Robert Felner’s fraud brings changes at the University of Louisville. Comments by Business Ethics Speaker Chuck Gallagher

January 8, 2010

For close to two years the folks at the University of Louisville have had to deal with the repercussions of their former dean of the College of Education and Human Development, Robert Felner’s fraud.  Felner is pictured to the right in the blue stripped tie.

Not long after, University of Louisville President,  James R. Ramsey made the following statement:

The grand jury’s indictment of former dean Robert Felner confirmed our initial concern of wrongdoing in the management of federal grant funds in the College of Education and Human Development. The University of Louisville brought this information to federal authorities last spring. We continue to work with the federal agencies on this investigation and look forward to its conclusion. We have confidence that the judicial system will take the next step and reach a verdict based on the evidence.

Let me reiterate the actions the university has taken since we reported our suspicions regarding Dr. Felner’s alleged criminal behavior to the U.S. attorney’s office. These actions include:

  • Reviewing internal control processes, including an audit of the finances of the College of Education and Human Development.
  • Conducting an external audit of the university’s grants management and contracts practices.
  • Reviewing faculty grievance procedures.
  • Establishing a committee to review managerial and administrative practices at the request of the faculty, staff and student senates.
  • Reviewing the university’s policies and procedures regarding conflicts of interest.
  • Appointing a blue ribbon committee to investigate the alleged improper awarding of a doctoral degree.
  • Creating a new office to field employee concerns and grievances.
  • Visiting frequently with affected faculty and staff and updating the university weekly on actions taken.
  • Updating members of the media on a regular basis.

While the past few weeks have been difficult for the university community, we believe we have taken the necessary steps to address the issues that have surfaced and to begin the healing process on campus and in the community. We have been supported by our faculty, employees, students, donors, retirees and the many friends of the university.


As a business ethics and fraud prevention speaker, I frequently talk about the three components of fraud – NEED, OPPORTUNITY and RATIONALIZATION.  If any of these three components are absent, the fraud can’t take place.  Notice the first item that the University President stated was a review of their internal controls.

While many scoff at the mention of internal controls, the fact remains, that in any business, effective internal controls are the number one deterrent to fraud.  Here’s a reality check, as a former fraudster (not something I am proud of), I know that had even reasonable internal controls existed, I would have had enough of an obstacle to prevent the actions I took (so many years ago).

I applaud the actions of the University President and hope that soon this ugly chapter will be behind them.


University of Louisville Education Dean – Robert Felner – pleads Guilty to Financial Fraud

January 8, 2010

Robert Felner, hailed as a grant rainmaker, found himself drowning in a sea of his own doing.  Last week, through his Attorney, Robert Felner pled guilty in a case in which he and a colleague are accused of defrauding University of Louisville and another university out of $2.3 million.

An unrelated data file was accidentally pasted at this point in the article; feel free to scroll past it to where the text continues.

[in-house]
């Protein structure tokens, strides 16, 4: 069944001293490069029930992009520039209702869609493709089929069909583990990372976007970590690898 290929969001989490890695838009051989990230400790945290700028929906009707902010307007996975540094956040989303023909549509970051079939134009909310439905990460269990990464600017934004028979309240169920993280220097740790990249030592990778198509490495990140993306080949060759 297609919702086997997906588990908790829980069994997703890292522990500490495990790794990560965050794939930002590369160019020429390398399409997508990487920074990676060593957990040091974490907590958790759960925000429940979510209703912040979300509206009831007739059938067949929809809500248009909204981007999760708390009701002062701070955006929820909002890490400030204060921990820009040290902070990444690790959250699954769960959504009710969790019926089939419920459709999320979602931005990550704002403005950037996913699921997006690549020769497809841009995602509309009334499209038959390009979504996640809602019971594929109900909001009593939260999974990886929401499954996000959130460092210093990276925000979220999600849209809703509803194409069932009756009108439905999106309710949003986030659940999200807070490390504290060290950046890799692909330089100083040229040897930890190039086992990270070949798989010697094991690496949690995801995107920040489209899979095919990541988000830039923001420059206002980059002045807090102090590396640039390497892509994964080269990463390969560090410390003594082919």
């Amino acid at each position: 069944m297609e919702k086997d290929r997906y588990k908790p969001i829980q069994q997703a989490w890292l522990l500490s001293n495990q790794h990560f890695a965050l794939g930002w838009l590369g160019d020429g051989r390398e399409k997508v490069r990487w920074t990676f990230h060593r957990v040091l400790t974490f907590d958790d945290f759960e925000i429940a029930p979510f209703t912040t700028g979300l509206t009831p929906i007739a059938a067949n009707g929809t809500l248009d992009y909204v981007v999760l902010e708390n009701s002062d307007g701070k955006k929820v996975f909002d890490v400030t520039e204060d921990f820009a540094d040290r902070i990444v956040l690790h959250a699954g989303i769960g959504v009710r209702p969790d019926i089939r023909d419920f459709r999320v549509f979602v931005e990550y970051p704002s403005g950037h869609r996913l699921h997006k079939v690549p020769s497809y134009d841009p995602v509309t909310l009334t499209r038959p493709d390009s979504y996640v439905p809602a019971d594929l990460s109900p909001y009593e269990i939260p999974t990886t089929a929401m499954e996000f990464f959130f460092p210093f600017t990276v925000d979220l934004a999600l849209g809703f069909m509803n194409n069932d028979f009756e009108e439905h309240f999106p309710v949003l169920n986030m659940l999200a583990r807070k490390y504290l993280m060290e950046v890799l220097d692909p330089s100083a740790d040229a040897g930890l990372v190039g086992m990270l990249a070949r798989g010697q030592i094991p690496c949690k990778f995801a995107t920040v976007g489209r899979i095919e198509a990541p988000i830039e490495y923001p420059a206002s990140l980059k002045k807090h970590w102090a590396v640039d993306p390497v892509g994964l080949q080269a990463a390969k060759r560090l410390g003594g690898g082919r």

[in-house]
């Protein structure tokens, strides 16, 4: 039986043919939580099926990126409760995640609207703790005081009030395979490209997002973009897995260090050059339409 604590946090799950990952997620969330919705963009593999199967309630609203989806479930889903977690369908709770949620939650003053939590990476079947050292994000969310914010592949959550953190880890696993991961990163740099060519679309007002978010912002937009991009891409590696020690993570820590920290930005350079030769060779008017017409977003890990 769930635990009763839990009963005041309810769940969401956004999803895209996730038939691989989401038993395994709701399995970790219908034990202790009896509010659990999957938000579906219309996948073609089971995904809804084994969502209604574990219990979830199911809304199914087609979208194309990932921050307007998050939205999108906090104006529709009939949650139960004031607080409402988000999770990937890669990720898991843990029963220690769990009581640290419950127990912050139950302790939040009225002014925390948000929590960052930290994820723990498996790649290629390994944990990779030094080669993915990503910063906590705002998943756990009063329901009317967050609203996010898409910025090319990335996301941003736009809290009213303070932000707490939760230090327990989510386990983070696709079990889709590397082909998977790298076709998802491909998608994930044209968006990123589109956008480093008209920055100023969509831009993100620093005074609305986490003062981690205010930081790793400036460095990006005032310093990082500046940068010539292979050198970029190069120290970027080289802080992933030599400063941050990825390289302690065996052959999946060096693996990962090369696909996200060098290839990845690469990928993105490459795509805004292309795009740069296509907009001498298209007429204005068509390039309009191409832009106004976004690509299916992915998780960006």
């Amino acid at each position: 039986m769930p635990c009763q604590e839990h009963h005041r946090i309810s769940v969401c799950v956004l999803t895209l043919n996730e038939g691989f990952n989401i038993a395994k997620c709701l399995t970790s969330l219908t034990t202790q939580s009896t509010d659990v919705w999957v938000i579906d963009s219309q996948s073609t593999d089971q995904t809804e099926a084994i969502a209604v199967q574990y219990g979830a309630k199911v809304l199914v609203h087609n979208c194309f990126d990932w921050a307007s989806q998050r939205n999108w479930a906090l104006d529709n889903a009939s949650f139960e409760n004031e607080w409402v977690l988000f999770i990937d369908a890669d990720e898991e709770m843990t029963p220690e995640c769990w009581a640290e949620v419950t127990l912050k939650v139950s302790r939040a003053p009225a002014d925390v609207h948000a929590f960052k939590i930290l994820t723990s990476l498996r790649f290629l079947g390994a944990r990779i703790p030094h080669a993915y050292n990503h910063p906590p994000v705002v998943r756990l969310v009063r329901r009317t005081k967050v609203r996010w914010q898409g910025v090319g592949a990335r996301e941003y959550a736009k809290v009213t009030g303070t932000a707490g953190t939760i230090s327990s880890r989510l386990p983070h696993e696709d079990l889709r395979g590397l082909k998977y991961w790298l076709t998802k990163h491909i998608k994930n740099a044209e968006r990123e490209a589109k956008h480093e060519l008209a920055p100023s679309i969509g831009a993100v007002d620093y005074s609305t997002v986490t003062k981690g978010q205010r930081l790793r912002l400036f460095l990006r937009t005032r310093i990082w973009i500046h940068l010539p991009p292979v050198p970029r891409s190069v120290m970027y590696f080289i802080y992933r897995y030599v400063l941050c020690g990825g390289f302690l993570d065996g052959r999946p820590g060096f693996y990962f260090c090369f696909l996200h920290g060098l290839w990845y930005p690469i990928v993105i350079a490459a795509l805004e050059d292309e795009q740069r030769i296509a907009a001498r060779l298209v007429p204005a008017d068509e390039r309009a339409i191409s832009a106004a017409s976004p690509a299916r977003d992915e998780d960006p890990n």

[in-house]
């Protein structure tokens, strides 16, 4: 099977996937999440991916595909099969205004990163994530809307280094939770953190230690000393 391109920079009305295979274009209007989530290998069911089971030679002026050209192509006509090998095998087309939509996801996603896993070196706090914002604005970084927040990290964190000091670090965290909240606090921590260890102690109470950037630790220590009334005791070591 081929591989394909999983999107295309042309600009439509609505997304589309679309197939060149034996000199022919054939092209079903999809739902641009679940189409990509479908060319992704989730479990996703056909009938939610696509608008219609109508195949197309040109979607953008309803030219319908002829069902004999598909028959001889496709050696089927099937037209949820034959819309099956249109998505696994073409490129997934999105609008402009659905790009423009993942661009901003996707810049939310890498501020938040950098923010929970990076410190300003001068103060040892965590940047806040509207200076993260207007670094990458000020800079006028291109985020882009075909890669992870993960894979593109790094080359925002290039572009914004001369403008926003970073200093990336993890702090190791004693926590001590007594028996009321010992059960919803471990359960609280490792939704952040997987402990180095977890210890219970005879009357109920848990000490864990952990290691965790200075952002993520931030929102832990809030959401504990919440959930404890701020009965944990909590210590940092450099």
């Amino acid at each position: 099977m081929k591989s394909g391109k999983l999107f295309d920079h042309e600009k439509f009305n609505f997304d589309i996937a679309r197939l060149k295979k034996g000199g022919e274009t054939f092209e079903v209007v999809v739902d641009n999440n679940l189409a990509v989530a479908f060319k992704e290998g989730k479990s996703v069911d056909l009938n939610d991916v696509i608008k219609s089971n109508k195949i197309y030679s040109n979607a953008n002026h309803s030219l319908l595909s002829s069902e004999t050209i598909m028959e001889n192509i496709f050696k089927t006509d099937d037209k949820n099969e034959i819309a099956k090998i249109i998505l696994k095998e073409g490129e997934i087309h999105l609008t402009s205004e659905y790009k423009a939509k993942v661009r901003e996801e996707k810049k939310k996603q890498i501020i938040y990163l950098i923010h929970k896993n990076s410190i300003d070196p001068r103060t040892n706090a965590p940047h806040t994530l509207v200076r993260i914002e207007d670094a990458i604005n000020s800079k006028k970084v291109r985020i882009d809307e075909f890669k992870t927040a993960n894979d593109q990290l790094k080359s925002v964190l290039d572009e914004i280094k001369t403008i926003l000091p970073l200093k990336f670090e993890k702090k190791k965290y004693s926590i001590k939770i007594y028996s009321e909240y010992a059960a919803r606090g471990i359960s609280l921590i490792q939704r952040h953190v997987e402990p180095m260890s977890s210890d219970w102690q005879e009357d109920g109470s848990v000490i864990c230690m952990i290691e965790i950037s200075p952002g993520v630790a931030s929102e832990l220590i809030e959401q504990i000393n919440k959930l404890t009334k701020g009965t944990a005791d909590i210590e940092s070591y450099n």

Hailed at the outset by University administrators as a change agent, citing him as the driving force behind a spike in grant money at the school. School officials now know that Felner is, not only a thief, but was directly responsible for only a fraction of that windfall.

A federal grand jury in Louisville indicted Felner and his co-defendant, Thomas Schroeder of Port Byron, Ill., in October 2008, charging Felner with 10 counts of mail fraud, conspiracy to commit money laundering and income tax evasion. Schroeder was charged with conspiracy to commit money laundering, mail fraud and conspiracy to defraud the Internal Revenue Service.

Government prosecutors allege that over a seven-year period the men used the Illinois-based National Center for Public Education and Prevention Inc. they created to defraud University of Louisville and the University of Rhode Island, where Felner was involved in another research center he helped create.

The government alleges the men used the Illinois center, which lists Schroeder as president, to divert funds owed to the two universities, siphoning $2.3 million.

The money was deposited in several bank accounts, including one that Felner told federal officials he set up in Louisville in the Illinois center’s name.


While Colleges and Universities across the nation are working to make sure that “ethics” becomes a fundamental core part of a business education, it seems that on every turn headlines are showing the frailties of the human condition and that even well educated folks can succumb to temptation and do unethical things.  Unfortunately, this will be yet another example of ethics gone awry.

Every presentation I make to university students, from the University of Florida to University of South Dakota, to Long Island University to Baylor, I begin with the following statement:  EVERY CHOICE HAS A CONSEQUENCE.

Felner and Schroeder are now living the consequences of their choices.  If there is a bright spot, hopefully the students at these universities will gain a better perspective on the effect of choices and consequences.  Perhaps, just perhaps, the students, being exposed to the media attention, will connect the dots and take the ethical high road when exposed to temptation.